Rep. Kathleen Curry (D-Gunnison), vice-chair of the legislature’s interim committee on severance taxes, says that the committee plans to look into recovering the roughly $40 million coal severance taxes the state has failed to collect since 2000.
“That is definitely on our list of the sorts of things we need to clear up,” Curry says. “It’s kind of good government type work, to makes sure we are getting what we’re entitled to. That would be my goal there. I think that on the coal side, it’s time that we recovered those dollars.”
Attorney General John Suthers ruled in early July that the state Department of Revenue should have been raising the coal severance tax rate as required by law to adjust the rate for upward inflationary pressure. The department decided in 1992 to freeze the tax rate at 54 cents a ton, for fear of violating TABOR (Taxpayer Bill of Rights). The tax has remained at that rate for the last 15 years.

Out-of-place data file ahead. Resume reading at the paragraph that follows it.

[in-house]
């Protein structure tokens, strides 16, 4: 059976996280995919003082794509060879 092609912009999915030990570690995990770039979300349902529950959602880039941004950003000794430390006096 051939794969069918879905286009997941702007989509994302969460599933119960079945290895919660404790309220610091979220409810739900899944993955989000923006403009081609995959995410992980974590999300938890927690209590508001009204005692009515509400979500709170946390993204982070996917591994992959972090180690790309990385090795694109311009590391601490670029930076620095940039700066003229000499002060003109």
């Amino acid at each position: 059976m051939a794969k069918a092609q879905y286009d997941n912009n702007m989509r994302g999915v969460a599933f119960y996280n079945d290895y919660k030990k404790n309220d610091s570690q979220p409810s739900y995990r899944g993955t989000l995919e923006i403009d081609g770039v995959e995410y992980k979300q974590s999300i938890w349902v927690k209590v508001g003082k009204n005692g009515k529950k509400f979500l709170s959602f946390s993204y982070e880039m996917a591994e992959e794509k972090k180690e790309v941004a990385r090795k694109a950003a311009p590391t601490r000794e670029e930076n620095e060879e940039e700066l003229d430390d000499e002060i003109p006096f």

Whether the state can legally recover those back taxes is a yet-to-be-determined issue. Nate Strauch, spokesman for the attorney general’s office, said that the issue of recovering back taxes was not included in the original AG opinion.
Asked whether the state can recover the unpaid funds, Curry says:
“I don’t know. We were all wondering that. I don’t know if we have to get an additional legal opinion to figure that out. It would be worth looking into, though. We’d need to talk to the committee about it.”
Curry added, “I’d like to know what the state is really owed. We talk a lot about how the oil and gas industry has to pay what it owes the state. I don’t think it’s fair to let coal off the hook.”
Severance taxes from mineral production currently average about $200 million a year. The $40 million missed over about six years would represent a little less than four percent of the total. Under current law, half of the severance tax revenues are allocated to the budget of Department of Local Affairs, and one half to the Department of Natural Resources.